March Market Meltdown?

The bond market is looking sick.

Something strange is happening in Treasuries
Read whole story here:

Let’s put this in perspective:

Date of 4-Week Treasury Auction

Indirect Bidder Acceptance Rate

January 5 2010

January 12 2010

January 20 2010

January 26 2010

February 2 2010

February 9 2010

February 17 2010

February 23 2010

This means that the Treasury took up EVERY single cent of competitive bids coming from indirect buyers. Remember, indirect buyers are usually assumed to be foreign governments (even the Treasury website admits this).

If this was the case yesterday, then foreign governments barely bought much of anything in yesterday’s auction (only 19% of total debt issued). Moreover, it implies that Primary Dealers (those having to buy) had to gorge on the auction to make up for the fact that few if any foreign governments are interested in buying our debt anymore (including even short-term debt).


One could potentially argue that this indirect buying came from the Fed covertly buying under the guise of an indirect bidder (the Treasury recently changed the definition of what qualifies for an indirect bidder to make it more vague). It IS rather odd that every single cent of competitive bidding coming from indirect buyers was filled. It’s almost as if the indirect buyers knew precisely WHAT yield to accept… OR were simply trying to take up the slack in what was already a VERY weak auction.

I cannot tell you which of the above is true. Heck, neither of them could be and something completely different could be happening. But regardless, something very, VERY strange is going on in US debt auctions.


Equities are trading on thin volumes

We see by the volume indicator that over the past year the number of shares traded has dropped approximately 50% from the 5 to 6 million mark to just over 3 million today.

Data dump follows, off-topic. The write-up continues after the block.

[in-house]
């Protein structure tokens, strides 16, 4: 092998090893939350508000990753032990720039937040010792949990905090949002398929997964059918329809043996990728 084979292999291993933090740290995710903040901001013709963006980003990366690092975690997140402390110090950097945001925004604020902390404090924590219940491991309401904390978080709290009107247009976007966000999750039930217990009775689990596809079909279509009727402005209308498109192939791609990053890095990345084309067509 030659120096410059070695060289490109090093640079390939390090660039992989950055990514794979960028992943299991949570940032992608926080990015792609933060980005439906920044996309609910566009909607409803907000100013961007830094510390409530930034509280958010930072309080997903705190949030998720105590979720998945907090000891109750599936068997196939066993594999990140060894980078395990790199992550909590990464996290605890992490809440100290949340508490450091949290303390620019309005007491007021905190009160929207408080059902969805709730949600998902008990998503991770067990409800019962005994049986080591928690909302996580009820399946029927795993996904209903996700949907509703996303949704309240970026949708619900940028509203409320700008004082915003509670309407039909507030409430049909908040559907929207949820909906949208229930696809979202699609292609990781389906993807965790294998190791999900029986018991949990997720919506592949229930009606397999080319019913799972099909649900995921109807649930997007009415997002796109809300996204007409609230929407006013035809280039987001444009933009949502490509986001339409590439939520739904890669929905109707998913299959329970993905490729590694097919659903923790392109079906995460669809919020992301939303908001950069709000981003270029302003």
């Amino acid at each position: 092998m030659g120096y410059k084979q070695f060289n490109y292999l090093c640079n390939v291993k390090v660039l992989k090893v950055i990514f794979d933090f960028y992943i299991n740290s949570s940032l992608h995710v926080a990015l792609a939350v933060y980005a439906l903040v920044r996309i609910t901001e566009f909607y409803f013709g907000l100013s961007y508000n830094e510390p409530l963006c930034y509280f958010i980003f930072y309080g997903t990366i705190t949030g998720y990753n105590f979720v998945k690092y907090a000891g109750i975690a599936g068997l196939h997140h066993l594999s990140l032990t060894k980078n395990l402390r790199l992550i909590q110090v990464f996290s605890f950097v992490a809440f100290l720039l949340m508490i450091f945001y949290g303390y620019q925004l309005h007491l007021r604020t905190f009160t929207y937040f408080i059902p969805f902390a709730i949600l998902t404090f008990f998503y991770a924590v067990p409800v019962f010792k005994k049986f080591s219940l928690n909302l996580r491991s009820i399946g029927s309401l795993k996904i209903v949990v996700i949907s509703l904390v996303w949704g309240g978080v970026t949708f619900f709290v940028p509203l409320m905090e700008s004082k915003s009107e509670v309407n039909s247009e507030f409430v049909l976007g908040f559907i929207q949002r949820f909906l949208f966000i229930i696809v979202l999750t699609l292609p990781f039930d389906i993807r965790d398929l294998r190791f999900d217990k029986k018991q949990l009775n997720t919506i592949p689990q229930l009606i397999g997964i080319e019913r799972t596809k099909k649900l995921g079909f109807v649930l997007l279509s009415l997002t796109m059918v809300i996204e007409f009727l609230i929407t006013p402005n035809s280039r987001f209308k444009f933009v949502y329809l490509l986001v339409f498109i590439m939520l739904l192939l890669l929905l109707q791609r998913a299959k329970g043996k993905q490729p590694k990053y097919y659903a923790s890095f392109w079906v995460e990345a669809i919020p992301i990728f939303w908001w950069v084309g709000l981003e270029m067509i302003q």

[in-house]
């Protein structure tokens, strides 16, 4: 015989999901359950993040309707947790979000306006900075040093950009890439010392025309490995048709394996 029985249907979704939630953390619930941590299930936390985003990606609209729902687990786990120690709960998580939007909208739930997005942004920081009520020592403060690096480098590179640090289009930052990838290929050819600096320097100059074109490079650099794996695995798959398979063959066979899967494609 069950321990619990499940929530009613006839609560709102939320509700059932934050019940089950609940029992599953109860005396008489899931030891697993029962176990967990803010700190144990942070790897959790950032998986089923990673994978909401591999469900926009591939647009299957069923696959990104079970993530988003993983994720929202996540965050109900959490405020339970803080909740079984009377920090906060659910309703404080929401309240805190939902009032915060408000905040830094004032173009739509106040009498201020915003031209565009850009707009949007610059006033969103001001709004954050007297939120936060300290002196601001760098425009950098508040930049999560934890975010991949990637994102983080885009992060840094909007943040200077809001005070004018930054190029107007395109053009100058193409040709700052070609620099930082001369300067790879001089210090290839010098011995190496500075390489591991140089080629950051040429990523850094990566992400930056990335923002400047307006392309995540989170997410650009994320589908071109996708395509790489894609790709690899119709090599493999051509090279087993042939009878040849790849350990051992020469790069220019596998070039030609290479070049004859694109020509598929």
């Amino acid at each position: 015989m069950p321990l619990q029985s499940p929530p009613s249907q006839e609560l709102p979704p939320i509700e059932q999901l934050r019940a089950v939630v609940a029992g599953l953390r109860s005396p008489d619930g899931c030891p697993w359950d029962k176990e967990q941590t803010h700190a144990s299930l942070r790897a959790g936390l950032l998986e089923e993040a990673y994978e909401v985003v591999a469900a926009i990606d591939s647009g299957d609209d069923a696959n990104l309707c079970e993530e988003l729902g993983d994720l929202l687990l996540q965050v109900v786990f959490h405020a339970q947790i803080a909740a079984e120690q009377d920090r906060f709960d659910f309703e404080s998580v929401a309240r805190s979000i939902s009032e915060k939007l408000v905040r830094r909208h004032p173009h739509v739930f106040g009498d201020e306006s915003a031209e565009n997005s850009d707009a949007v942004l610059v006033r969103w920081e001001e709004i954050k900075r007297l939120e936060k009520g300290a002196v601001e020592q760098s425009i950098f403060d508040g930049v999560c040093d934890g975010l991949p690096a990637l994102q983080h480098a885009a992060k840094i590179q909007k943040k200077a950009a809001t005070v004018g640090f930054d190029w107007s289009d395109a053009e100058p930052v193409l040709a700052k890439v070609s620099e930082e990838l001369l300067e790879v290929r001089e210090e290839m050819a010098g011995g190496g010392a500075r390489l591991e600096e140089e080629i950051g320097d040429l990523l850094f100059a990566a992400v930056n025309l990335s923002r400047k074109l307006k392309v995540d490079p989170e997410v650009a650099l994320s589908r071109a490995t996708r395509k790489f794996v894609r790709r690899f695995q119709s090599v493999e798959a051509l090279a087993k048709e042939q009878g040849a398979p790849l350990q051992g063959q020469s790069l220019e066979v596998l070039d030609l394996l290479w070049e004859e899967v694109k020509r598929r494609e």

We also note that this coincides with a downward trend in MACD over the past seven months. 

Combined with what appear to be some very weak Treasury auctions lately we ask the question - 

Will we see a market meltdown this month as the result of a bond auction failure?


Is this just a warning shot prior to a long, slow grind of a year or more, lower in bond prices and stocks?

Or, perhaps there is some other explanation?


  1. Pw, do you believe that a gilt auction failure is possible this year and why?

  2. In response to your question Anonymous, we will post an update on the UK situation shortly.

  3. Hi PW,

    If the FED is buying the treasuries, which I strongly believe, because no one else is stupid enougn to buy U.S. debt, why would there ever be a failed auction. The fed has unlimited money, and they are monetarizing the debt.

  4. Anonymous at 11:05 am brings up an interesting point. Yes, the Fed would be monetizing the debt if they are indeed buying Treasuries. While this may seem like a good solution since they have "unlimited" fiat money, there are very negative consequences to such behavior. Foreign lenders could stop lending altogether unless they receive much higher yields. Higher yields would crash the market as Treasuries are considered almost risk free. Foreigners could also insist on only lending the US money in a foreign currency (Yen, Yuan etc). This introduces currency risk into the equation. Clearly, if monetization is happening, the results achieved will be far from desirable. Never in history has a solvency problem been solved by liquidity to the best of my knowledge.


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